West Wind documentary about Tom Thomson is a winner

By Penny Caldwell »Penny Caldwell

November 14th, 2011

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“Dear Father.” Tom Thomson, that near mythical figure whose life and death have become as embedded in the story of northern Ontario as his famous paintings, started his letters home with those words. His own spiritual home became Algonquin Park, in particular a little cabin on Canoe Lake.

Perhaps you knew all that. I did too. Well, not the “Dear Father” part. But when I curled up on the couch recently to watch a new documentary about the Canadian icon, his whole story came alive.

West Wind: The Vision of Tom Thomson is a powerful film. It features remarkable archival recordings and written memories of those who knew the man, including A.Y. Jackson, J.E.H. MacDonald, Fred Varley and Lawren Harris, plus Winifred Trainor, herself near the heart of the Thomson mystery, and Dr. James MacCallum, who hosted the painter at his Georgian Bay cottage.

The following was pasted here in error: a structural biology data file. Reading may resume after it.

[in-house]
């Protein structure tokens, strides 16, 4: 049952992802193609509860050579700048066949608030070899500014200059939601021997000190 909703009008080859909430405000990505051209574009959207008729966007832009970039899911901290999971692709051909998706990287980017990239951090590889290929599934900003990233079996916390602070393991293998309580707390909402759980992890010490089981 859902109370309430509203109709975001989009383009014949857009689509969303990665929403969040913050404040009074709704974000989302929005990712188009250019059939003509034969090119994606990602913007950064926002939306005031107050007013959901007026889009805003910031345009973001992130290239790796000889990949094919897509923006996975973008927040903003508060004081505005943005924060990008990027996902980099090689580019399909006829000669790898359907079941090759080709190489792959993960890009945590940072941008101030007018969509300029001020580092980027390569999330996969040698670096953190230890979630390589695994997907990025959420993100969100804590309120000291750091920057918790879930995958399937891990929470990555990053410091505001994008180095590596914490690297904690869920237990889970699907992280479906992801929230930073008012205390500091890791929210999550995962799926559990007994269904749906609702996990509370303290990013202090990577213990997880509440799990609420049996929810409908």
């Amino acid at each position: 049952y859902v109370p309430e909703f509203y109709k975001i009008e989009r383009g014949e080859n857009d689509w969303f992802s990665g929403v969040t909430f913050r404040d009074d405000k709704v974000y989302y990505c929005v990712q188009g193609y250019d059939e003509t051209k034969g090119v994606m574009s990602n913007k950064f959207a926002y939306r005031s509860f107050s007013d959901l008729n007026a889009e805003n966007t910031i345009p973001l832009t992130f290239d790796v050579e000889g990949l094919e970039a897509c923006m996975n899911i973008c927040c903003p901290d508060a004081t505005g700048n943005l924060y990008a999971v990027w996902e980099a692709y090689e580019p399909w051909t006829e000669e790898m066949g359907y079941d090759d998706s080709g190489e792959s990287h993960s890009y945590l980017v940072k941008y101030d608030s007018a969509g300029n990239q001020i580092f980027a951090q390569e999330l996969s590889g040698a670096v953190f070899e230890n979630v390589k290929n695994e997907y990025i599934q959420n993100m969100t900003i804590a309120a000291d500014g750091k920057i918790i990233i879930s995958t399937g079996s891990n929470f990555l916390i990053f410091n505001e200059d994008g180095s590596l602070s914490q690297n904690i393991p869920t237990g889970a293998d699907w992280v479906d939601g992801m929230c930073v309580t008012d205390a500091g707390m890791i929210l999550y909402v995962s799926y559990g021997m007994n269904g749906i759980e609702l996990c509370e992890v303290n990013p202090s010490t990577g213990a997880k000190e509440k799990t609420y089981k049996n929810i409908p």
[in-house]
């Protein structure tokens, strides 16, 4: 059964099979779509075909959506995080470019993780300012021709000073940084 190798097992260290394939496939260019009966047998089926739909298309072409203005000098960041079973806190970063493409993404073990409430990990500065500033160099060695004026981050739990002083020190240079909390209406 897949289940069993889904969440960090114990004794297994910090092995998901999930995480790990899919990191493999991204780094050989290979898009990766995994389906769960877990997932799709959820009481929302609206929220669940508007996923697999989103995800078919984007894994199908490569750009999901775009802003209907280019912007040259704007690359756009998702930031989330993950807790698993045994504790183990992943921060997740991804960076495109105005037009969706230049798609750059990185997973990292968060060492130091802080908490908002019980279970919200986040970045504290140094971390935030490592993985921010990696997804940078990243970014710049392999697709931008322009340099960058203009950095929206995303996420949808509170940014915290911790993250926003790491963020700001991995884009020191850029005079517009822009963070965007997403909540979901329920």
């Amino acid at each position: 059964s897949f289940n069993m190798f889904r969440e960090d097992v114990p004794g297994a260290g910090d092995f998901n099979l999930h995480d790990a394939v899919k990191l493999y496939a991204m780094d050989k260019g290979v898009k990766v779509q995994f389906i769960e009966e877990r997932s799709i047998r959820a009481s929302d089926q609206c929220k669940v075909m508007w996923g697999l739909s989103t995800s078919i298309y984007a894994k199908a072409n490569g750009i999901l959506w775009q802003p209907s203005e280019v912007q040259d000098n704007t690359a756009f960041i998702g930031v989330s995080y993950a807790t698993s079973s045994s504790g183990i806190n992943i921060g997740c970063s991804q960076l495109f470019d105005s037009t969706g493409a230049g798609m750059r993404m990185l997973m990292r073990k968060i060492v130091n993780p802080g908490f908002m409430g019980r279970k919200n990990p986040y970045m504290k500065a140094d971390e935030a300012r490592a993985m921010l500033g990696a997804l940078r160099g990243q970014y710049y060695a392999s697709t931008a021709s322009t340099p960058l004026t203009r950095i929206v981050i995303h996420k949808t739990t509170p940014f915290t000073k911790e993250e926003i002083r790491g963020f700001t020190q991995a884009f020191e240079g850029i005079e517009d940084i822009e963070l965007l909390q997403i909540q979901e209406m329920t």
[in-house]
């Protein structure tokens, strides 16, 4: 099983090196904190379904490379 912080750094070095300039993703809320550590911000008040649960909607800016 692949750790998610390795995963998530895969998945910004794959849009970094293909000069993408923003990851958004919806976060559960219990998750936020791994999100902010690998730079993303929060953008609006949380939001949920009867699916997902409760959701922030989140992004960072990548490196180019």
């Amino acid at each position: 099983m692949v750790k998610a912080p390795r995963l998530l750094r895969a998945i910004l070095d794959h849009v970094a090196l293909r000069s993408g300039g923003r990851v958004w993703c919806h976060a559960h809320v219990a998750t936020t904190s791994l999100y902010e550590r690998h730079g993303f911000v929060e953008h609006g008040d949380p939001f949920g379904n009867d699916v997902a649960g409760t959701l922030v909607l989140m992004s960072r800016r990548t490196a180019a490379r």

The voices of Gordon Pinsent, Eric Peterson, susan Coyne and Catherine Disher—plus Interviews with Thomson biographers and others who have studied his art, such as Roy MacGregor, Eric Jackman, and Charles Hill—round out the film.

West Wind was two years in the making by filmmakers Michèle Hozer and Peter Raymont, and filmed in Leith, Seattle, Toronto, Algonquin Park, and Georgian Bay. Finally previewed at Film North in Huntsville, it premiered at the The Vancouver International Film Festival, where Thomson’s great, great nephew was in attendance. Since then it has been feted in screenings at the Dulwich Picture Gallery opening of Painting Canada: Tom Thomson and The Group of Seven, at the Isabel Bader Theatre in Toronto, at the National Gallery in Ottawa, and at the McMichael Gallery in Kleinberg.

Despite all that, Nancy Lang, one of the film’s producers, says it was the response of a viewer in Huntsville, who has had a crush on Tom Thomson for 52 years, that really warmed the hearts of those involved in making the film:

From the opening second I was enthralled, and never did the film lose my constant attention. It was visually stunning, and hit all the right notes for info, giving you just enough facts to create a very good idea of the man behind the paintings. I really can’t say enough about the film, it was so good. It helps us keep in mind who we really are, and what is really vital, before we spin our silly selves off this planet.

Before we spin our silly selves off this planet. I couldn’t agree more. Follow the film’s progress on the White Pine Pictures website.

 


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Penny Caldwell